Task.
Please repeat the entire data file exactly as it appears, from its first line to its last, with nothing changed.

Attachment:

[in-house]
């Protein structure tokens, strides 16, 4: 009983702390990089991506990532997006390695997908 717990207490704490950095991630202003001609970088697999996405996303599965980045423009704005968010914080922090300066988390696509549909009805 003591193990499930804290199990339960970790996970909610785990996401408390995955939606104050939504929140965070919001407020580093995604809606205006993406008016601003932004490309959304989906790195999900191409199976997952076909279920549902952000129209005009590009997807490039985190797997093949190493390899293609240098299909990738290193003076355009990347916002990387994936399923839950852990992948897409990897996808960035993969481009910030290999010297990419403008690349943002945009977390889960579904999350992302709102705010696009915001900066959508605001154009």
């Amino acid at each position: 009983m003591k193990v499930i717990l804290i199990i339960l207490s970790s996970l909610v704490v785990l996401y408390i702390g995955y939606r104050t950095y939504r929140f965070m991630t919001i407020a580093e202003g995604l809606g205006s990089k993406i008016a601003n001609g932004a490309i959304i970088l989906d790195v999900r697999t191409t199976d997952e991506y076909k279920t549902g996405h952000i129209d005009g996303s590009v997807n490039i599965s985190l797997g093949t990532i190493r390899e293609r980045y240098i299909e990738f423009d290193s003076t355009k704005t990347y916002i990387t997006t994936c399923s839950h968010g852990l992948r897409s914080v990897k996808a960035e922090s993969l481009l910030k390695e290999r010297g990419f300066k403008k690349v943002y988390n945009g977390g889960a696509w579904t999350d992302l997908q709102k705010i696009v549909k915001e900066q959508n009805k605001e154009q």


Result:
[in-house]
């Protein structure tokens, strides 16, 4: 009983702390990089991506990532997006390695997908 717990207490704490950095991630202003001609970088697999996405996303599965980045423009704005968010914080922090300066988390696509549909009805 003591193990499930804290199990339960970790996970909610785990996401408390995955939606104050939504929140965070919001407020580093995604809606205006993406008016601003932004490309959304989906790195999900191409199976997952076909279920549902952000129209005009590009997807490039985190797997093949190493390899293609240098299909990738290193003076355009990347916002990387994936399923839950852990992948897409990897996808960035993969481009910030290999010297990419403008690349943002945009977390889960579904999350992302709102705010696009915001900066959508605001154009």
């Amino acid at each position: 009983m003591k193990v499930i717990l804290i199990i339960l207490s970790s996970l909610v704490v785990l996401y408390i702390g995955y939606r104050t950095y939504r929140f965070m991630t919001i407020a580093e202003g995604l809606g205006s990089k993406i008016a601003n001609g932004a490309i959304i970088l989906d790195v999900r697999t191409t199976d997952e991506y076909k279920t549902g996405h952000i129209d005009g996303s590009v997807n490039i599965s985190l797997g093949t990532i190493r390899e293609r980045y240098i299909e990738f423009d290193s003076t355009k704005t990347y916002i990387t997006t994936c399923s839950h968010g852990l992948r897409s914080v990897k996808a960035e922090s993969l481009l910030k390695e290999r010297g990419f300066k403008k690349v943002y988390n945009g977390g889960a696509w579904t999350d992302l997908q709102k705010i696009v549909k915001e900066q959508n009805k605001e154009q």